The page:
22:50imirkin: i just realized i'm going to have to add some remapping for image support, so that'll be fun
22:50imirkin: since buffers and images are the same
22:53RSpliet: Not sure what else they would be... mapped textures?
22:53damo22: opencl generic compute numbers?
22:53imirkin: RSpliet: well, on fermi+, images are bound separately
22:53imirkin: and then you keep track of buffers separately
22:54imirkin: whereas here i have one set of indices in hardware
22:54imirkin: to deal with 2 sets of indices in the shader
22:56RSpliet: Actually sounds kind of cool if they could be textures. Get to sample them using that dedicated pipe rather than using open-coded pointer arithmetic... guess you still want the ability to sample them anywhere in the image though
22:56imirkin: no open-coded pointer arithmetic
22:56imirkin: you give it x/y coords
22:56imirkin: but you have to do the buffer conversion
22:57imirkin: the format conversion
22:57imirkin: to/from the packed data
22:57damo22: so you apply an inverse format conversion for your generic data and let the hardware compute the format of the "pixels"
22:57RSpliet: cvt doesn't cover that does it?
22:58imirkin: RSpliet: let me know which cvt arg goes between a 32-bit value and r11fg11fb10f
22:58imirkin: it's all doable, but it's not like a single op
22:58RSpliet: imirkin: exactly :-D
22:59imirkin: and it's a different set of ops per format
22:59imirkin: but i've already written it for nvc0, so easily adapted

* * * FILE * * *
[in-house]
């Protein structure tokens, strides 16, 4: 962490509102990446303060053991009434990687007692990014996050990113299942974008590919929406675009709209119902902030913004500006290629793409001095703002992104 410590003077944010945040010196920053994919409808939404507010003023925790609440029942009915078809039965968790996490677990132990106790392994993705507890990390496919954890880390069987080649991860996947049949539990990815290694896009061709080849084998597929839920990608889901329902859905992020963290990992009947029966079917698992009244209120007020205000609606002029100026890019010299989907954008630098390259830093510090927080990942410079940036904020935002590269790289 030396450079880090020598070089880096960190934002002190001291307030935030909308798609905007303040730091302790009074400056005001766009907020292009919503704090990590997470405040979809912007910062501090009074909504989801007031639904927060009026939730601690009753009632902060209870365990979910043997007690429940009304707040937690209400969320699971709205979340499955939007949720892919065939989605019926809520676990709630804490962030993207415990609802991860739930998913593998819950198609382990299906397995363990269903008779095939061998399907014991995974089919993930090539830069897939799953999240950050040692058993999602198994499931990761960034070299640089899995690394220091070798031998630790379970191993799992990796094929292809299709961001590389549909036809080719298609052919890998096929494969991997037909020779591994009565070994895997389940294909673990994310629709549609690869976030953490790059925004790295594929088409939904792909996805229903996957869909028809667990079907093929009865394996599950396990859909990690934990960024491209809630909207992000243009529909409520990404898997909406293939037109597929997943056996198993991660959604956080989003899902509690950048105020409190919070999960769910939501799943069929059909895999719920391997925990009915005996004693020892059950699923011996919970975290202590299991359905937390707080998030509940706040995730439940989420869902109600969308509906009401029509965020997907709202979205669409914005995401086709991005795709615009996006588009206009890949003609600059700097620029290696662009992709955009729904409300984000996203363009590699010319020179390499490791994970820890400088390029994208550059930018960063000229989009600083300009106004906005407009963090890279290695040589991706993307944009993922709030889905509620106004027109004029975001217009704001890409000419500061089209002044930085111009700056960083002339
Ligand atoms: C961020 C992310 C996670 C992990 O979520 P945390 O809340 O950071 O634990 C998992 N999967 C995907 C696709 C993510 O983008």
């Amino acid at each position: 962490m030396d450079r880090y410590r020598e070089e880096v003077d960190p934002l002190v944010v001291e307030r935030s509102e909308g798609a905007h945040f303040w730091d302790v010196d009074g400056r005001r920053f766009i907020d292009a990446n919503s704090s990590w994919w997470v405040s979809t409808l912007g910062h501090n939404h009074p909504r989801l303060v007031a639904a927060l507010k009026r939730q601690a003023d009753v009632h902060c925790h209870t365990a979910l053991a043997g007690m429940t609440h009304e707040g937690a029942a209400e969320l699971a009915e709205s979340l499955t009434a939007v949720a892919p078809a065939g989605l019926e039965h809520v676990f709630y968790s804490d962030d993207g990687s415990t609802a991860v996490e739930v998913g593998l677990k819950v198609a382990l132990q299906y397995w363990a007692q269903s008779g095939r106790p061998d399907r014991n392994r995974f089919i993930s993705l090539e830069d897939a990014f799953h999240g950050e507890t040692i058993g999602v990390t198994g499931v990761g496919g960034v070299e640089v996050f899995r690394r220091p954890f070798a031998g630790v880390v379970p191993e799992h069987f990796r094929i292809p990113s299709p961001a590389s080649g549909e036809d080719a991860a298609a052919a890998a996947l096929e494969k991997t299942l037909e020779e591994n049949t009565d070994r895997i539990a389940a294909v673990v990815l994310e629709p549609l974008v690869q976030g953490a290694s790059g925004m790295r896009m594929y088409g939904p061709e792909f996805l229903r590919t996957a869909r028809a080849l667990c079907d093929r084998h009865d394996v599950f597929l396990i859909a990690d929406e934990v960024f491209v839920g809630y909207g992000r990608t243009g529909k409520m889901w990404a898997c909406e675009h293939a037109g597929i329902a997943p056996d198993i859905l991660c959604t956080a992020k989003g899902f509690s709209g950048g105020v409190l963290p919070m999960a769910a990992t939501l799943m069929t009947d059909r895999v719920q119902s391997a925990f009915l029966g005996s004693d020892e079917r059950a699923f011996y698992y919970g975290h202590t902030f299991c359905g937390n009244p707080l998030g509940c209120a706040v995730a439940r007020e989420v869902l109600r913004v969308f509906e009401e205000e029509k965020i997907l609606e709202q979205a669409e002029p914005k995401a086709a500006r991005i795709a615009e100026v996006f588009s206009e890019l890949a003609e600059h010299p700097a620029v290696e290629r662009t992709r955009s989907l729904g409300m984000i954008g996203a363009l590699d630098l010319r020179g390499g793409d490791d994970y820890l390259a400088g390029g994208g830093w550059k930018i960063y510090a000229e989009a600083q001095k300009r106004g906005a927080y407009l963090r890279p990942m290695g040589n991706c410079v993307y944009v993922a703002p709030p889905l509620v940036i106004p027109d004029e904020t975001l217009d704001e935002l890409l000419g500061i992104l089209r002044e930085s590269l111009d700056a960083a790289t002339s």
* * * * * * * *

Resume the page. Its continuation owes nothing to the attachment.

22:59imirkin: unfortunately for nv50, also have to do it for *writing*
23:01imirkin: and, if we support the full functionality, we have to support the case where the format is not known in the shader
23:01imirkin: so ... very annoying. and nv50 doesn't have the "library" stuff hooked up (yet, apparently)
23:02RSpliet: Does NVIDIA even support that level of functionality?
23:02imirkin: on nv50?
23:02imirkin: in CUDA? dunno
23:02imirkin: definitely not in GL
23:15dviola: I just imported my vbios to https://people.freedesktop.org/~imirkin/nvbios and I get a lot of failed to parse, etc errors
23:15imirkin: it's just a webassembly version of the nvbios tool in envytools
23:15imirkin: feel free to fix it up
23:17dviola: I don't know what I'm even looking at
23:18RSpliet: a partial view of the data and scripts in the VBIOS of course!
23:21damo22: is there a disasm tool for the code in the vbios?
23:21RSpliet: nvbios does that too
23:21damo22: i could potentially write it into a r2 plugin
23:23dviola: can I get someone else vbios to compare? is there a list somewhere?
23:24RSpliet: dviola: if it's just for kicks, there's plenty of overclockers forums with lists of VBIOSes
23:24dviola: I'll take a look, thanks
23:40imirkin: dviola: https://people.freedesktop.org/~imirkin/traces/ -- a bunch in there, enjoy
23:54imirkin: at some point i should dump all of my gpu's
23:54imirkin: i haven't been good about that
23:54imirkin: a bunch of them are in our vbios repo
23:55imirkin: dviola: https://gitlab.freedesktop.org/nouveau/nouveau_vbios_trace
23:55dviola: should something like appear in the vbios dump: https://git.kernel.org/pub/scm/linux/kernel/git/torvalds/linux.git/tree/drivers/gpu/drm/nouveau/nvkm/subdev/pmu/base.c#n108 ?
23:55imirkin: i mean, i guess i dunno
23:55imirkin: it might
23:56imirkin: i think it usually does a more hard-core reset
23:56imirkin: but i dunno
23:59dviola: hrm, ok